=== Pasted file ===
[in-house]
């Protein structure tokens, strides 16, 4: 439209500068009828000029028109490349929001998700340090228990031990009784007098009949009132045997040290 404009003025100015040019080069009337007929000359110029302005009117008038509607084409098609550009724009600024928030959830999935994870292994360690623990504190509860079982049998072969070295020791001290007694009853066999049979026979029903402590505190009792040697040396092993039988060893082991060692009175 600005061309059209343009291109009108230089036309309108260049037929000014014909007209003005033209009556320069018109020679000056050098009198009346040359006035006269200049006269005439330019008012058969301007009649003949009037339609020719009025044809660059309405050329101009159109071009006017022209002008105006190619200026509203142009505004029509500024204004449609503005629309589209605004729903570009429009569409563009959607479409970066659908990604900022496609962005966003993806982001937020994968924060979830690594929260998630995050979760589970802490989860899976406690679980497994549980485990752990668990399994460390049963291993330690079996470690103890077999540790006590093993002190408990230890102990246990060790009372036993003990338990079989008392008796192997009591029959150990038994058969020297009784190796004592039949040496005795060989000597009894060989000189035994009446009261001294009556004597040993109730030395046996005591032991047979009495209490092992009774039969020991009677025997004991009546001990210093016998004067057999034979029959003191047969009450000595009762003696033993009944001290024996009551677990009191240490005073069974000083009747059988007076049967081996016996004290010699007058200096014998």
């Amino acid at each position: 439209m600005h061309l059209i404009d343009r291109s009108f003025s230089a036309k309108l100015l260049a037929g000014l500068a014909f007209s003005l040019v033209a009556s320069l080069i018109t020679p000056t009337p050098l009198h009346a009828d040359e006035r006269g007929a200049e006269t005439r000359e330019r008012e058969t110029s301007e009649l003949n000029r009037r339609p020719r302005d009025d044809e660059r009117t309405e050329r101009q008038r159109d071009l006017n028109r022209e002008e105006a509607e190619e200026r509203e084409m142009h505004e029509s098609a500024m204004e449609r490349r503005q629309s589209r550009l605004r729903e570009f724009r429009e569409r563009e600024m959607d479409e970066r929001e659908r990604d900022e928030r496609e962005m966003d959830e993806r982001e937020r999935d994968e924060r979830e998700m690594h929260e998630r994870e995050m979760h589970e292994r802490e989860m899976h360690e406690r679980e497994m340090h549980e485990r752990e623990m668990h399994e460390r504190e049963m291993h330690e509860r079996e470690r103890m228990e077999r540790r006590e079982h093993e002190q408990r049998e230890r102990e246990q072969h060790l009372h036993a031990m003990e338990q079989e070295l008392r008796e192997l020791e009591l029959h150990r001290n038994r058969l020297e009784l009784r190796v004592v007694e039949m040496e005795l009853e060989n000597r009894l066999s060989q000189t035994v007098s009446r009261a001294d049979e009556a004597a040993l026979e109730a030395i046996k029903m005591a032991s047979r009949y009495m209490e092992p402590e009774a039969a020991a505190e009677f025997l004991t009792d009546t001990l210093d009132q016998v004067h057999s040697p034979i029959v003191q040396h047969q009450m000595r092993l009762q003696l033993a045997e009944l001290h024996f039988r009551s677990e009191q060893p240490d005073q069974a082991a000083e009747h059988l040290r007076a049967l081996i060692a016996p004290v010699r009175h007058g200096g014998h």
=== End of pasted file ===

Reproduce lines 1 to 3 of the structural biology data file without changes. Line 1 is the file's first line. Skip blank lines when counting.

[in-house]
């Protein structure tokens, strides 16, 4: 439209500068009828000029028109490349929001998700340090228990031990009784007098009949009132045997040290 404009003025100015040019080069009337007929000359110029302005009117008038509607084409098609550009724009600024928030959830999935994870292994360690623990504190509860079982049998072969070295020791001290007694009853066999049979026979029903402590505190009792040697040396092993039988060893082991060692009175 600005061309059209343009291109009108230089036309309108260049037929000014014909007209003005033209009556320069018109020679000056050098009198009346040359006035006269200049006269005439330019008012058969301007009649003949009037339609020719009025044809660059309405050329101009159109071009006017022209002008105006190619200026509203142009505004029509500024204004449609503005629309589209605004729903570009429009569409563009959607479409970066659908990604900022496609962005966003993806982001937020994968924060979830690594929260998630995050979760589970802490989860899976406690679980497994549980485990752990668990399994460390049963291993330690079996470690103890077999540790006590093993002190408990230890102990246990060790009372036993003990338990079989008392008796192997009591029959150990038994058969020297009784190796004592039949040496005795060989000597009894060989000189035994009446009261001294009556004597040993109730030395046996005591032991047979009495209490092992009774039969020991009677025997004991009546001990210093016998004067057999034979029959003191047969009450000595009762003696033993009944001290024996009551677990009191240490005073069974000083009747059988007076049967081996016996004290010699007058200096014998």
């Amino acid at each position: 439209m600005h061309l059209i404009d343009r291109s009108f003025s230089a036309k309108l100015l260049a037929g000014l500068a014909f007209s003005l040019v033209a009556s320069l080069i018109t020679p000056t009337p050098l009198h009346a009828d040359e006035r006269g007929a200049e006269t005439r000359e330019r008012e058969t110029s301007e009649l003949n000029r009037r339609p020719r302005d009025d044809e660059r009117t309405e050329r101009q008038r159109d071009l006017n028109r022209e002008e105006a509607e190619e200026r509203e084409m142009h505004e029509s098609a500024m204004e449609r490349r503005q629309s589209r550009l605004r729903e570009f724009r429009e569409r563009e600024m959607d479409e970066r929001e659908r990604d900022e928030r496609e962005m966003d959830e993806r982001e937020r999935d994968e924060r979830e998700m690594h929260e998630r994870e995050m979760h589970e292994r802490e989860m899976h360690e406690r679980e497994m340090h549980e485990r752990e623990m668990h399994e460390r504190e049963m291993h330690e509860r079996e470690r103890m228990e077999r540790r006590e079982h093993e002190q408990r049998e230890r102990e246990q072969h060790l009372h036993a031990m003990e338990q079989e070295l008392r008796e192997l020791e009591l029959h150990r001290n038994r058969l020297e009784l009784r190796v004592v007694e039949m040496e005795l009853e060989n000597r009894l066999s060989q000189t035994v007098s009446r009261a001294d049979e009556a004597a040993l026979e109730a030395i046996k029903m005591a032991s047979r009949y009495m209490e092992p402590e009774a039969a020991a505190e009677f025997l004991t009792d009546t001990l210093d009132q016998v004067h057999s040697p034979i029959v003191q040396h047969q009450m000595r092993l009762q003696l033993a045997e009944l001290h024996f039988r009551s677990e009191q060893p240490d005073q069974a082991a000083e009747h059988l040290r007076a049967l081996i060692a016996p004290v010699r009175h007058g200096g014998h």